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Halifax council directs staff to come back with supplementary report on budget cuts

Halifax City Hall. Alexander Quon/Global News

Halifax council picked up where they left off Wednesday, debating how the municipality should respond to the effects of the COVID-19 pandemic on the municipality’s finances.

On Tuesday afternoon, CAO Jaques Dube presented the municipality’s plan to cut $85 million from the budget.

The goal is to help bridge the revenue gap and economic shortfalls already experienced as a result of the COVID-19 lockdown.

READ MORE: COVID-19 forces Halifax council to make severe budget cuts during economic downturn

The municipal staff report asks council to approve the $85 million worth of funding cuts to business units like fire and emergency, police, parks and recreation, and corporate customer services.

But before the debate on the budget cuts could begin, Coun. Waye Mason tabled a motion requesting staff to take a second look at some of the proposed budget cuts.

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Staff would be required to bring back a supplementary report, exploring alternatives to some previous recommendations.

Mason said he didn’t want to see the municipality reducing staff capacity and other services during the pandemic when the need has never been greater.

“The need for us to be fully staffed and to be able to deliver active transportation projects, for us to deliver transformations to our streets, for us to stay on top of development applications, and building permits and all the things that are going on,” said Mason.

“The idea of us having a hiring freeze right now, I don’t think helps us at all. We need to make sure those positions are filled so we have that capacity both for now, during this phase of living with COVID and in the recovery phase.”

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HRM to cut $85M in spending – May 11, 2020

CAO Jacques Dubé said they can come back with a staff report but stressed that the municipality has a cash flow problem right now.

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Dubé said the municipality will lose $44 million in revenue this year with approximately $20 million of that from Halifax Transit.

“We are trying to set up a situation where this year we can get through it without a tax increase by maintaining a basic level of services,” said Dubé.

“Next year is a whole different situation. During this pandemic, we’re learning new things every day and every month. It’s very difficult to predict what could happen or may happen.”

One of the proposed budget cuts listed in the staff report included the slashing of $5.3 million to Halifax Regional Fire and Emergency services.

It was a recommendation that didn’t sit well with many councillors, including Coun. Steve Adams, who spoke out against cutting funding to fire and emergency services during a pandemic.

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The proposal would see the municipality close fire station 11 located in Upper Sackville, which is in Adams’ district.

Overtime hours would be reduced, the allowed vacancy rates would be increased, a temporary hiring freeze and a reduction in recognition of volunteer firefighters are also on the table.

The Halifax Regional Police Force is looking at cutting $5.5 million from its budget.

The proposed cuts include a hiring freeze, along with not filling 18 positions as a result vacancies and 10 positions as a result of retirements. Crossing guard staff would also be laid off for the remainder of the year while school is shut down due to COVID-19.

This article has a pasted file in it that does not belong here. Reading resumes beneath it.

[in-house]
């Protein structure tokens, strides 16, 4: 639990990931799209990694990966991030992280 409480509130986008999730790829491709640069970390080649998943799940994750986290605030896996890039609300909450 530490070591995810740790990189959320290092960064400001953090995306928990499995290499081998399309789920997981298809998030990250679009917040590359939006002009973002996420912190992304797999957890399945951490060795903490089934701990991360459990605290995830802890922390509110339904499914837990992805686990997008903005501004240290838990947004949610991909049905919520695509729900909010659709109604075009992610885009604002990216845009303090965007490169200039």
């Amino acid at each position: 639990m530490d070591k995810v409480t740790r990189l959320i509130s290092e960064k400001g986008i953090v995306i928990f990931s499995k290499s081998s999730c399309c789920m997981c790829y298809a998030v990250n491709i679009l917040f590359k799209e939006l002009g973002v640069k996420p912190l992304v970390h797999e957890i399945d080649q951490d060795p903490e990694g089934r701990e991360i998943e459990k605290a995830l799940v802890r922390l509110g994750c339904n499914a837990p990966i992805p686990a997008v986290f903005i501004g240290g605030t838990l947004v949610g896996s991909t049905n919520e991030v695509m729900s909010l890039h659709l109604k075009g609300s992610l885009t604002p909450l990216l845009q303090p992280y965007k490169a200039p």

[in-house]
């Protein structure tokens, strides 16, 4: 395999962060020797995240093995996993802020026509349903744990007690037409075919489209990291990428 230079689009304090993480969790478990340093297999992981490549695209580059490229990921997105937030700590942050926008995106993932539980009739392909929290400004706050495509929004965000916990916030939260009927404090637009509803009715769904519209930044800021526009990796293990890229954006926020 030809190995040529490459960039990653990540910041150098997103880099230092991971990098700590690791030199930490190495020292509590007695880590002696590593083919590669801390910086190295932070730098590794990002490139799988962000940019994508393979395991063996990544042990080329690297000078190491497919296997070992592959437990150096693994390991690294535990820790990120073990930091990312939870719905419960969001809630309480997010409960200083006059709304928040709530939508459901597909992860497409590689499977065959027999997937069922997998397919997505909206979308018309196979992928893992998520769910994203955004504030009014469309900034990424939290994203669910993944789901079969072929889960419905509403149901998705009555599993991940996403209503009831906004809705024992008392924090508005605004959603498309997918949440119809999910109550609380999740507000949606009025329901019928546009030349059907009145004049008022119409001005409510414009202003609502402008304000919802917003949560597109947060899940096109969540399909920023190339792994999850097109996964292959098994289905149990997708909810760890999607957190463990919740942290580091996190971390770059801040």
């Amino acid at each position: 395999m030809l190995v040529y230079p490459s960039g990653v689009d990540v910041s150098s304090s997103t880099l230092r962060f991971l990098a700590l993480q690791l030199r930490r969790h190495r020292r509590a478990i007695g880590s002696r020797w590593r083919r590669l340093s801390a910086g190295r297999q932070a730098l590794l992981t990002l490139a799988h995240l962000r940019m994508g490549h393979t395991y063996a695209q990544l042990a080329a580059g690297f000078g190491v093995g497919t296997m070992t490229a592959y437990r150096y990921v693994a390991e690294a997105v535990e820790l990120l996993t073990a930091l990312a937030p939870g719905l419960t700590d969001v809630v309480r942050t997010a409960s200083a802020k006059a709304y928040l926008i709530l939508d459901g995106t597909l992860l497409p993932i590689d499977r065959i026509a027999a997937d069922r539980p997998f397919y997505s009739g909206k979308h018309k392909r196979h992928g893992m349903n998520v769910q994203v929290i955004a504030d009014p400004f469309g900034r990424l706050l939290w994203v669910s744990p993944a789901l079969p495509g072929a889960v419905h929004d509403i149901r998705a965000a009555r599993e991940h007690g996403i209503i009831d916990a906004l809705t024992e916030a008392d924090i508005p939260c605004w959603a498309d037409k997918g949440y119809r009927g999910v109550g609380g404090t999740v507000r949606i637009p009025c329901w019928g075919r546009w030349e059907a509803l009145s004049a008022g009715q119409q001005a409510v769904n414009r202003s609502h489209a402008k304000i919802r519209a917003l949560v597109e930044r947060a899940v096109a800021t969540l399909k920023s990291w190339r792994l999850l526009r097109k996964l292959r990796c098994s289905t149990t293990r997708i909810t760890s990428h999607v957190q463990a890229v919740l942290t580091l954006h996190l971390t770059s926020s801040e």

Speaking to the motion and the proposed budget cuts, Mayor Mike Savage said this is uncharted territory.

He said “there’s no handbook” on how to recast a budget during a pandemic.

“Supporting this motion doesn’t mean we support every part of it,” said Savage.

“It means having a look at options. I think it’s a good motion and I think we have to take a hard look at some of these issues that are in front of us.”

READ MORE: Cuts to Halifax police budget won’t jeopardize public safety: Chief Kinsella

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The motion was approved in a vote, with only councillors Matt Whitman and Paul Russell voting against it.

Whitman said he agreed with the initial staff report and all measures that have been made, including the decision to lay off more than 1,400 casual and seasonal workers.

He said his decision came down to priorities during a fiscally challenging time.

“Many of the cuts, almost all of the cuts I would say were necessary,” said Whitman. “The hiring freeze is necessary, the vacancy management work is necessary, and to slow down for a staff report when we’re hoping to have this done by June 1st, I’m afraid it might set us back.”

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Bus driver anxiety at an all-time high during COVID-19, says union president – May 4, 2020

Coun. Sam Austin voted in favour of seeking a supplementary staff report in order to get a deeper understanding of some of the risks and benefits associated with these proposed cuts.

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“I feel like we are coming into this a couple step down the line,” said Austin.

“In part what I like about councillor Mason’s motion is it gives us some options to rethink maybe there is another path to this. It’s hard to be comfortable with what is proposed.”

Dubé said there’s a tight timeline to have the budget cuts set in place and the goal is to have the recast budget prepared and ready for council approval by June 1st.

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